Averaged over the whole world the changing albedo since then has lead to a reduction in the global flux by 0.14 watts per square meter. Most of that reduction is in the southern hemisphere (reduction of 0.26 watts per square meter average). However even the northern hemisphere has had a net reduction in the solar flux (reduction of 0.03 watts per square meter). The increasing cloudiness elsewhere has more than compensated for the Arctic albedo effect.

So, it is not a valid way to argue, to say that an increase in solar flux over a small region in the Arctic should be averaged out as a global increase.

For instance if you focused on the NE Great Barrier Reef area of Australia, for some reason it has a major decrease in the flux (perhaps changes in cloud cover?). You couldn’t average that out over the world and say the whole world was cooled down by the blue patch over NE Australia. In a way it was but only locally, in other parts it warmed.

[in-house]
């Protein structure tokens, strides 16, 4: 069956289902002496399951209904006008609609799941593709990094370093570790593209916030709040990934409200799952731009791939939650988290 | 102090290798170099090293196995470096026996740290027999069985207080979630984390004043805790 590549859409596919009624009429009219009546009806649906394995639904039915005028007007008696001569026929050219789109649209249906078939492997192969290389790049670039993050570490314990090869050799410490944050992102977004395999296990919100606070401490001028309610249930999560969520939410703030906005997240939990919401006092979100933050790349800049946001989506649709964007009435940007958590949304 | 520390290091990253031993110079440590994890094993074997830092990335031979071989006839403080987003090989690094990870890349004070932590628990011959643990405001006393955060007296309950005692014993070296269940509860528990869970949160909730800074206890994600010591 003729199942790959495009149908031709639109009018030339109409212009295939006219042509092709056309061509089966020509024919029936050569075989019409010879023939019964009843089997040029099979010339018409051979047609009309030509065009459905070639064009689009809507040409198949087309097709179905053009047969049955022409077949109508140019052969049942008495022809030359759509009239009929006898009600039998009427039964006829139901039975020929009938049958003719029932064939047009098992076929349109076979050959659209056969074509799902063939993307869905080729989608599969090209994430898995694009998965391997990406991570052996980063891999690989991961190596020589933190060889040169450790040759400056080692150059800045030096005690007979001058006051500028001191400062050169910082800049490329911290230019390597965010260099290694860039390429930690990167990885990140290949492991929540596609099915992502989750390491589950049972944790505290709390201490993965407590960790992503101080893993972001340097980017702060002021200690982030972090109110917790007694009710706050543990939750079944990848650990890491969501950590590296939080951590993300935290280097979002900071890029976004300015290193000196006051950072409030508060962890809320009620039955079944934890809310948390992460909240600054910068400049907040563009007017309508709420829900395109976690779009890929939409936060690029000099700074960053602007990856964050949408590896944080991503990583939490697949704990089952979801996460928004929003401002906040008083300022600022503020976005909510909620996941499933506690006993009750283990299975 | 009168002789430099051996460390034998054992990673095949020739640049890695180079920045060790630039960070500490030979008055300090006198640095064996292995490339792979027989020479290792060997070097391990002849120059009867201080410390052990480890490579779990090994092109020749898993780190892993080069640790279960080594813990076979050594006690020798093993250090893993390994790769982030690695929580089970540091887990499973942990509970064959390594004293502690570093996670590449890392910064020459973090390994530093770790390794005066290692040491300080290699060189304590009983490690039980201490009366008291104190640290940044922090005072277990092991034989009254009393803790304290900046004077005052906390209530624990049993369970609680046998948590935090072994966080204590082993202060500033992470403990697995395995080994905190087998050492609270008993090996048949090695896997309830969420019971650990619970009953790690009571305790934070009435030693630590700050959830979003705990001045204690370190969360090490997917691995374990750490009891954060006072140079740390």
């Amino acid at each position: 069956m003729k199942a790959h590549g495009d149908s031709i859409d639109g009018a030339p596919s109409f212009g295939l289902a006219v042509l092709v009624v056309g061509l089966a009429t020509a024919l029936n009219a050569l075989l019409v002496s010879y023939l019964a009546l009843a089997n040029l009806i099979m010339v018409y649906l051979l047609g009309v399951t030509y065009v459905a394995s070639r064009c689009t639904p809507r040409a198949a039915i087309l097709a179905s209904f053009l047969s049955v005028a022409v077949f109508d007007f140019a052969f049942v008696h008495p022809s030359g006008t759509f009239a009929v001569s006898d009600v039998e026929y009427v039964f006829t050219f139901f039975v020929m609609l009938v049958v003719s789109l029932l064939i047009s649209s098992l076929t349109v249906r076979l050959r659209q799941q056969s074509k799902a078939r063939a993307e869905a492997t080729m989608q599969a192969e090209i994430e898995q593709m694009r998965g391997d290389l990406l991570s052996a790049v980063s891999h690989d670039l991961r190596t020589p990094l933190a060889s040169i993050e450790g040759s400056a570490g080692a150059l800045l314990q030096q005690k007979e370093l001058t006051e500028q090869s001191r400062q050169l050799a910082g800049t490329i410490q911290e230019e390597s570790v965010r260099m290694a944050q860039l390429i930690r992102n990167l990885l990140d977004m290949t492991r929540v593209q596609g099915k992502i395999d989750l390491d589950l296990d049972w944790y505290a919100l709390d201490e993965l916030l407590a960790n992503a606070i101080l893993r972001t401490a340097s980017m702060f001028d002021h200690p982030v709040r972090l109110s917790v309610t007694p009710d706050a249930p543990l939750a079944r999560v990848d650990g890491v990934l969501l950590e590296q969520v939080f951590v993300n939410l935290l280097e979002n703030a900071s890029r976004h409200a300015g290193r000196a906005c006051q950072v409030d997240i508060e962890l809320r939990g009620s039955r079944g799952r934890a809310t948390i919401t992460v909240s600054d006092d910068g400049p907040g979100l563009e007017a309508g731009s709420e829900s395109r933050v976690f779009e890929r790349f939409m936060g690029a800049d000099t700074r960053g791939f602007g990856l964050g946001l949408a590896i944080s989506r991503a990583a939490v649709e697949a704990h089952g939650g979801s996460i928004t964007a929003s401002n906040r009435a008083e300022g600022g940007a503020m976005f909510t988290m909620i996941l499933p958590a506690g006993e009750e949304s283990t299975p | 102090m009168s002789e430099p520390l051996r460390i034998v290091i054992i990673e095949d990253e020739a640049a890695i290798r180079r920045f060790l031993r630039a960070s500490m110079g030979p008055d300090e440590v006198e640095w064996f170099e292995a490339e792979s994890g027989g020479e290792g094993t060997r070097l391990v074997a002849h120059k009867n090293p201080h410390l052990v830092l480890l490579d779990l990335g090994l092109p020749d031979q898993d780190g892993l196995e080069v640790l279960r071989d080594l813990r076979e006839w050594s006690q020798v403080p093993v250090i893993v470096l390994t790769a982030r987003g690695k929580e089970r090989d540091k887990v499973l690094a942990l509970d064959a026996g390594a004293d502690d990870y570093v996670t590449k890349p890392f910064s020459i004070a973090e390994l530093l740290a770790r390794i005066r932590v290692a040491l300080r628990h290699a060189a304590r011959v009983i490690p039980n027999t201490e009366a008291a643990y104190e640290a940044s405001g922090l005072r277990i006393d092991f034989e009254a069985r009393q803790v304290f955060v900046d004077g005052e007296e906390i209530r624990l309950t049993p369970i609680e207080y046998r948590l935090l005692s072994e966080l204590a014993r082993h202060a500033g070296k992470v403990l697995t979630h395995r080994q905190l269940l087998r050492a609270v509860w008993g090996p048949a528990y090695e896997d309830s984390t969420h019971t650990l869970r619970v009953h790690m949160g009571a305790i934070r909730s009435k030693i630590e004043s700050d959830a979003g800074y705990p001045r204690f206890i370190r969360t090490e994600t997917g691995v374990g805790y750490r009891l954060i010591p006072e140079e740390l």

Now they must have read that response to their 2014 paper, but in this new 2019 one as far as I can tell they did not mention this criticism.

So, it’s not surprising experts are ignoring them and not giving their dramatic claim much attention.

There is another effect as well, not mentioned. Increased greening in the Arctic will absorb more CO2 so when you work out the total effect of climate change in the Arctic area on global climate you need to take that into account. So far and for a while at least into the future the extra vegetation is taking up a lot of CO2.

This is how that earlier letter concludes:

Our point is that although Arctic changes may be important, they are small compared with the larger picture of changes in cloud cover in the tropics. Although the change in total solar energy input is large in the Arctic over the 2000–2012 period, global solar energy input actually decreased by (−0.14 Wm−2), with a majority of the decrease resulting from the Southern hemisphere (−0.26 Wm−2) rather than the Northern Hemisphere (−0.03 Wm−2). Thus, we argue against Pistone et al.’s conclusion that Arctic darkening “is not offset by cloud albedo feedbacks.”